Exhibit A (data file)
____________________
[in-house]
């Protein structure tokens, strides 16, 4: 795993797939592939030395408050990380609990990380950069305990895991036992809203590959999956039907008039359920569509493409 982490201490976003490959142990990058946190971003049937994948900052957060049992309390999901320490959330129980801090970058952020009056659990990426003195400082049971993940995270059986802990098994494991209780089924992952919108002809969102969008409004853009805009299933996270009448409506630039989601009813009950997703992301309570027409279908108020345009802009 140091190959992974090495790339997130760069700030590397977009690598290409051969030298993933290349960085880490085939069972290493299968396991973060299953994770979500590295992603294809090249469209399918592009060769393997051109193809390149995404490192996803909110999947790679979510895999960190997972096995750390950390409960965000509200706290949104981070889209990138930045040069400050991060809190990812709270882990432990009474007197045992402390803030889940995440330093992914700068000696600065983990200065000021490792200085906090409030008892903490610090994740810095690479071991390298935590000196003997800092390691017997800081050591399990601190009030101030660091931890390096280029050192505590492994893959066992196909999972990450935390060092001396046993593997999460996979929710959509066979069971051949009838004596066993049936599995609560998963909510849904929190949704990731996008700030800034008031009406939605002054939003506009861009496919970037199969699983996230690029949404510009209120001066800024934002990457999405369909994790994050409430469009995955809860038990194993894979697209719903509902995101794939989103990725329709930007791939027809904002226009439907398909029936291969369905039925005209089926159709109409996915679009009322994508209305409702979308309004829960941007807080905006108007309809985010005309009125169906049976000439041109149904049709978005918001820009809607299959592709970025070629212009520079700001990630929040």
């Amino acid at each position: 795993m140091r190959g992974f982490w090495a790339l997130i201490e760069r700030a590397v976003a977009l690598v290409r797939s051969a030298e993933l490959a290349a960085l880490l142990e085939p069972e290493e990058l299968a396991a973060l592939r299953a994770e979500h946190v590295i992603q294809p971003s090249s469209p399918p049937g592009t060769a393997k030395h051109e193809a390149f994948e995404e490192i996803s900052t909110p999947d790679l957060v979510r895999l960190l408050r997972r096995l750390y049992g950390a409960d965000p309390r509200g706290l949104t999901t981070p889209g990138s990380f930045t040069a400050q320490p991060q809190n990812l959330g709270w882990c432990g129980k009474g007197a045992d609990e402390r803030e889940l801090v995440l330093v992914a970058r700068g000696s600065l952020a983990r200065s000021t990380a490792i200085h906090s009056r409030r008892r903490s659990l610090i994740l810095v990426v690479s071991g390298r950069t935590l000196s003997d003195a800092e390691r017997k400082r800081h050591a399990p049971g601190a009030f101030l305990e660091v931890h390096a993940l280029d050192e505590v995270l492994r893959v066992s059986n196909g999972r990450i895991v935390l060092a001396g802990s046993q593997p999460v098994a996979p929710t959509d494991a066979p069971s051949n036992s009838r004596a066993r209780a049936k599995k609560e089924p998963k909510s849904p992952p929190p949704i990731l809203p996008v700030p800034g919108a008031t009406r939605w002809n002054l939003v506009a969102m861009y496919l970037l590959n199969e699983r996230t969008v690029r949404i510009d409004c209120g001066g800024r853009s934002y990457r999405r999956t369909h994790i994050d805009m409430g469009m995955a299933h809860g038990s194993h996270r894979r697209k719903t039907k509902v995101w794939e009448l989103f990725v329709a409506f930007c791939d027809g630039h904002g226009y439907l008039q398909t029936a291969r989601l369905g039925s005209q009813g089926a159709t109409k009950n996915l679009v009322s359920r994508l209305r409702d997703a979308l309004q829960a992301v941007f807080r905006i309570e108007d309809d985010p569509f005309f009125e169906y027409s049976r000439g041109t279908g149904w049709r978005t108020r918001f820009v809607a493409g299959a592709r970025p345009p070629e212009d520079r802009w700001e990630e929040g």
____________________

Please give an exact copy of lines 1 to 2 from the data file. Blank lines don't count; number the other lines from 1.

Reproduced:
[in-house]
């Protein structure tokens, strides 16, 4: 795993797939592939030395408050990380609990990380950069305990895991036992809203590959999956039907008039359920569509493409 982490201490976003490959142990990058946190971003049937994948900052957060049992309390999901320490959330129980801090970058952020009056659990990426003195400082049971993940995270059986802990098994494991209780089924992952919108002809969102969008409004853009805009299933996270009448409506630039989601009813009950997703992301309570027409279908108020345009802009 140091190959992974090495790339997130760069700030590397977009690598290409051969030298993933290349960085880490085939069972290493299968396991973060299953994770979500590295992603294809090249469209399918592009060769393997051109193809390149995404490192996803909110999947790679979510895999960190997972096995750390950390409960965000509200706290949104981070889209990138930045040069400050991060809190990812709270882990432990009474007197045992402390803030889940995440330093992914700068000696600065983990200065000021490792200085906090409030008892903490610090994740810095690479071991390298935590000196003997800092390691017997800081050591399990601190009030101030660091931890390096280029050192505590492994893959066992196909999972990450935390060092001396046993593997999460996979929710959509066979069971051949009838004596066993049936599995609560998963909510849904929190949704990731996008700030800034008031009406939605002054939003506009861009496919970037199969699983996230690029949404510009209120001066800024934002990457999405369909994790994050409430469009995955809860038990194993894979697209719903509902995101794939989103990725329709930007791939027809904002226009439907398909029936291969369905039925005209089926159709109409996915679009009322994508209305409702979308309004829960941007807080905006108007309809985010005309009125169906049976000439041109149904049709978005918001820009809607299959592709970025070629212009520079700001990630929040």